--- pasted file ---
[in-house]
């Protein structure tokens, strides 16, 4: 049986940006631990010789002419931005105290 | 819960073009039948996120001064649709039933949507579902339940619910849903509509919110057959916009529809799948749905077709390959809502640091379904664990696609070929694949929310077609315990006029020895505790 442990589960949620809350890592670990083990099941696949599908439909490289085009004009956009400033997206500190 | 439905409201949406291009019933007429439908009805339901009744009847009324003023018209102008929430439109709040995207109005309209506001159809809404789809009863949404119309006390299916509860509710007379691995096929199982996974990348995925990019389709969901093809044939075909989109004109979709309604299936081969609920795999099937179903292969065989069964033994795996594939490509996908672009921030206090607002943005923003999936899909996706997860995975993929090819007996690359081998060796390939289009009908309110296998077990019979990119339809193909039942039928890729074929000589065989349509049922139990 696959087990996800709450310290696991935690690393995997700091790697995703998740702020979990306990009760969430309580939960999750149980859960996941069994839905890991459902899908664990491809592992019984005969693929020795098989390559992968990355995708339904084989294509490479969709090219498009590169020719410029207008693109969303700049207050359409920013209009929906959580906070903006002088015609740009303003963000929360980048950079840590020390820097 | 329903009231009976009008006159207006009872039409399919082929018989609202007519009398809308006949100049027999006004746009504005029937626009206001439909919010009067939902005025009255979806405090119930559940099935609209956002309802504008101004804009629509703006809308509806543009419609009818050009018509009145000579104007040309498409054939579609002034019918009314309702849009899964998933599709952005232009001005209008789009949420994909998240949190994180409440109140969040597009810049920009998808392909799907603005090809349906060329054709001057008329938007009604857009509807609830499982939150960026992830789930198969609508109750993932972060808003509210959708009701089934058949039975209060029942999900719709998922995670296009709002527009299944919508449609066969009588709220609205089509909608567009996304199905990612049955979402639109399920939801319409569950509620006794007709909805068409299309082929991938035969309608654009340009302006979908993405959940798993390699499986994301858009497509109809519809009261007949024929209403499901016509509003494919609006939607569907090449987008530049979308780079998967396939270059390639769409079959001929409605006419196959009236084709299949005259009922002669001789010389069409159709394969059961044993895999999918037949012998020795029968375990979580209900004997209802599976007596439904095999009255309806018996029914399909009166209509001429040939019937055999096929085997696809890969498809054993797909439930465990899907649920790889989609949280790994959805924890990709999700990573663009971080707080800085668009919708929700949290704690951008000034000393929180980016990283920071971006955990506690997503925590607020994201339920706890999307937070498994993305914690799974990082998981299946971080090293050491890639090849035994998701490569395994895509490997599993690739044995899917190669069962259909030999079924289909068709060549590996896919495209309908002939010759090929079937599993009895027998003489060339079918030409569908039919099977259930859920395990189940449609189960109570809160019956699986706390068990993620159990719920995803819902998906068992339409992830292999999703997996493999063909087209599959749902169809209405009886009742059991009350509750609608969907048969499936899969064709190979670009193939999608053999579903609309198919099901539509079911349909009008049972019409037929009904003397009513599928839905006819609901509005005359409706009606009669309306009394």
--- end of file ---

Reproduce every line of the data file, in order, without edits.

[in-house]
């Protein structure tokens, strides 16, 4: 049986940006631990010789002419931005105290 | 819960073009039948996120001064649709039933949507579902339940619910849903509509919110057959916009529809799948749905077709390959809502640091379904664990696609070929694949929310077609315990006029020895505790 442990589960949620809350890592670990083990099941696949599908439909490289085009004009956009400033997206500190 | 439905409201949406291009019933007429439908009805339901009744009847009324003023018209102008929430439109709040995207109005309209506001159809809404789809009863949404119309006390299916509860509710007379691995096929199982996974990348995925990019389709969901093809044939075909989109004109979709309604299936081969609920795999099937179903292969065989069964033994795996594939490509996908672009921030206090607002943005923003999936899909996706997860995975993929090819007996690359081998060796390939289009009908309110296998077990019979990119339809193909039942039928890729074929000589065989349509049922139990 696959087990996800709450310290696991935690690393995997700091790697995703998740702020979990306990009760969430309580939960999750149980859960996941069994839905890991459902899908664990491809592992019984005969693929020795098989390559992968990355995708339904084989294509490479969709090219498009590169020719410029207008693109969303700049207050359409920013209009929906959580906070903006002088015609740009303003963000929360980048950079840590020390820097 | 329903009231009976009008006159207006009872039409399919082929018989609202007519009398809308006949100049027999006004746009504005029937626009206001439909919010009067939902005025009255979806405090119930559940099935609209956002309802504008101004804009629509703006809308509806543009419609009818050009018509009145000579104007040309498409054939579609002034019918009314309702849009899964998933599709952005232009001005209008789009949420994909998240949190994180409440109140969040597009810049920009998808392909799907603005090809349906060329054709001057008329938007009604857009509807609830499982939150960026992830789930198969609508109750993932972060808003509210959708009701089934058949039975209060029942999900719709998922995670296009709002527009299944919508449609066969009588709220609205089509909608567009996304199905990612049955979402639109399920939801319409569950509620006794007709909805068409299309082929991938035969309608654009340009302006979908993405959940798993390699499986994301858009497509109809519809009261007949024929209403499901016509509003494919609006939607569907090449987008530049979308780079998967396939270059390639769409079959001929409605006419196959009236084709299949005259009922002669001789010389069409159709394969059961044993895999999918037949012998020795029968375990979580209900004997209802599976007596439904095999009255309806018996029914399909009166209509001429040939019937055999096929085997696809890969498809054993797909439930465990899907649920790889989609949280790994959805924890990709999700990573663009971080707080800085668009919708929700949290704690951008000034000393929180980016990283920071971006955990506690997503925590607020994201339920706890999307937070498994993305914690799974990082998981299946971080090293050491890639090849035994998701490569395994895509490997599993690739044995899917190669069962259909030999079924289909068709060549590996896919495209309908002939010759090929079937599993009895027998003489060339079918030409569908039919099977259930859920395990189940449609189960109570809160019956699986706390068990993620159990719920995803819902998906068992339409992830292999999703997996493999063909087209599959749902169809209405009886009742059991009350509750609608969907048969499936899969064709190979670009193939999608053999579903609309198919099901539509079911349909009008049972019409037929009904003397009513599928839905006819609901509005005359409706009606009669309306009394």